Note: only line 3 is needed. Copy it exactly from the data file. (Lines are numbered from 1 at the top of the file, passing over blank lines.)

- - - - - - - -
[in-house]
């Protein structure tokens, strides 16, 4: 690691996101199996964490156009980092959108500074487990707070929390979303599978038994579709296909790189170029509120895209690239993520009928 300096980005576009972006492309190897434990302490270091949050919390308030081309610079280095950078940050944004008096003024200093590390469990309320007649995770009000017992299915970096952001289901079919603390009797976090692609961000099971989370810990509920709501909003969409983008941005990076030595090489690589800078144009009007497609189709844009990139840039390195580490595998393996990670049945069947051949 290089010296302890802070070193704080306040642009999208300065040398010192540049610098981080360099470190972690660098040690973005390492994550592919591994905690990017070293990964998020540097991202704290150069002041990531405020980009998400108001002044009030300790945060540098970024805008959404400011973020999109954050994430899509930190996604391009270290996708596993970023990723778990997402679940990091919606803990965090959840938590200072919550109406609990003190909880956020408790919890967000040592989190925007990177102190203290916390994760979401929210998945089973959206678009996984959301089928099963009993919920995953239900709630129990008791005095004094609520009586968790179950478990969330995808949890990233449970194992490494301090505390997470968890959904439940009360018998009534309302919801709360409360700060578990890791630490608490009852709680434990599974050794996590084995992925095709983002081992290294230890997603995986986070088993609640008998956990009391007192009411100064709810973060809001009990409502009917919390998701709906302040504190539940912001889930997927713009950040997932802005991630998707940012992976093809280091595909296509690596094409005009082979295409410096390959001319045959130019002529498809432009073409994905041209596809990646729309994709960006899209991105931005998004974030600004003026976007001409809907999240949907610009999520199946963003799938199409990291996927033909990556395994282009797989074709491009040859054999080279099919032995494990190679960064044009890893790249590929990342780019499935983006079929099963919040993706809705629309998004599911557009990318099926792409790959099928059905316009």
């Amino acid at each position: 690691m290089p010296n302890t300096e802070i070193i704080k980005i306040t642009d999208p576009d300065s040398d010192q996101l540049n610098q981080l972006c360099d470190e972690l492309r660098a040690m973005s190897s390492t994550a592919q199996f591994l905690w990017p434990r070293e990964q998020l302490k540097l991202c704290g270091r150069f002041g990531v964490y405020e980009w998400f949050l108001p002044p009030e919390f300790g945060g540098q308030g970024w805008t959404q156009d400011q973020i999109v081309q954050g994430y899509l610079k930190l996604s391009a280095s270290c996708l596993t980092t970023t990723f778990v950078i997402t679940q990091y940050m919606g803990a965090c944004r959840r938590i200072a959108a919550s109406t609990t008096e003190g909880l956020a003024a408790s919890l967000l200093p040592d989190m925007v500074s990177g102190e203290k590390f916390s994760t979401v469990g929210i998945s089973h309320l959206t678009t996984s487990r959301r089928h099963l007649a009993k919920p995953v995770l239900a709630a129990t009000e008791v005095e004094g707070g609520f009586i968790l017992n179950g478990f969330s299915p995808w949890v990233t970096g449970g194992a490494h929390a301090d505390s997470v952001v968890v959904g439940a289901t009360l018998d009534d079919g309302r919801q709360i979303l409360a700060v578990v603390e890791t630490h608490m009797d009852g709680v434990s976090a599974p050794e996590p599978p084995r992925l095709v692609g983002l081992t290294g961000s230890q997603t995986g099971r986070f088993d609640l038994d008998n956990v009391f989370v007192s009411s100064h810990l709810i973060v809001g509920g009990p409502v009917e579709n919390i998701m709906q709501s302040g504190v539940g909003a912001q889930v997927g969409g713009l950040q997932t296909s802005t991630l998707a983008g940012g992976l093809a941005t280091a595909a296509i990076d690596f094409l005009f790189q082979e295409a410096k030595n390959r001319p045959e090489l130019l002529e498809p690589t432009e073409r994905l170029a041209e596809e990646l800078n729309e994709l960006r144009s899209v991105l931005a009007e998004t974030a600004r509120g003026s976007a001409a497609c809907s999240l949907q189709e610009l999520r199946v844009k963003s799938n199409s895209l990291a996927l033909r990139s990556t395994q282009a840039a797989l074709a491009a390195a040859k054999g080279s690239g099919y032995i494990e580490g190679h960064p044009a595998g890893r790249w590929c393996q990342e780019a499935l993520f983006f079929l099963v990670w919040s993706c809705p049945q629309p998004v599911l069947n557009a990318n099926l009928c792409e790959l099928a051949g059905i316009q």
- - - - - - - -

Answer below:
């Amino acid at each position: 690691m290089p010296n302890t300096e802070i070193i704080k980005i306040t642009d999208p576009d300065s040398d010192q996101l540049n610098q981080l972006c360099d470190e972690l492309r660098a040690m973005s190897s390492t994550a592919q199996f591994l905690w990017p434990r070293e990964q998020l302490k540097l991202c704290g270091r150069f002041g990531v964490y405020e980009w998400f949050l108001p002044p009030e919390f300790g945060g540098q308030g970024w805008t959404q156009d400011q973020i999109v081309q954050g994430y899509l610079k930190l996604s391009a280095s270290c996708l596993t980092t970023t990723f778990v950078i997402t679940q990091y940050m919606g803990a965090c944004r959840r938590i200072a959108a919550s109406t609990t008096e003190g909880l956020a003024a408790s919890l967000l200093p040592d989190m925007v500074s990177g102190e203290k590390f916390s994760t979401v469990g929210i998945s089973h309320l959206t678009t996984s487990r959301r089928h099963l007649a009993k919920p995953v995770l239900a709630a129990t009000e008791v005095e004094g707070g609520f009586i968790l017992n179950g478990f969330s299915p995808w949890v990233t970096g449970g194992a490494h929390a301090d505390s997470v952001v968890v959904g439940a289901t009360l018998d009534d079919g309302r919801q709360i979303l409360a700060v578990v603390e890791t630490h608490m009797d009852g709680v434990s976090a599974p050794e996590p599978p084995r992925l095709v692609g983002l081992t290294g961000s230890q997603t995986g099971r986070f088993d609640l038994d008998n956990v009391f989370v007192s009411s100064h810990l709810i973060v809001g509920g009990p409502v009917e579709n919390i998701m709906q709501s302040g504190v539940g909003a912001q889930v997927g969409g713009l950040q997932t296909s802005t991630l998707a983008g940012g992976l093809a941005t280091a595909a296509i990076d690596f094409l005009f790189q082979e295409a410096k030595n390959r001319p045959e090489l130019l002529e498809p690589t432009e073409r994905l170029a041209e596809e990646l800078n729309e994709l960006r144009s899209v991105l931005a009007e998004t974030a600004r509120g003026s976007a001409a497609c809907s999240l949907q189709e610009l999520r199946v844009k963003s799938n199409s895209l990291a996927l033909r990139s990556t395994q282009a840039a797989l074709a491009a390195a040859k054999g080279s690239g099919y032995i494990e580490g190679h960064p044009a595998g890893r790249w590929c393996q990342e780019a499935l993520f983006f079929l099963v990670w919040s993706c809705p049945q629309p998004v599911l069947n557009a990318n099926l009928c792409e790959l099928a051949g059905i316009q």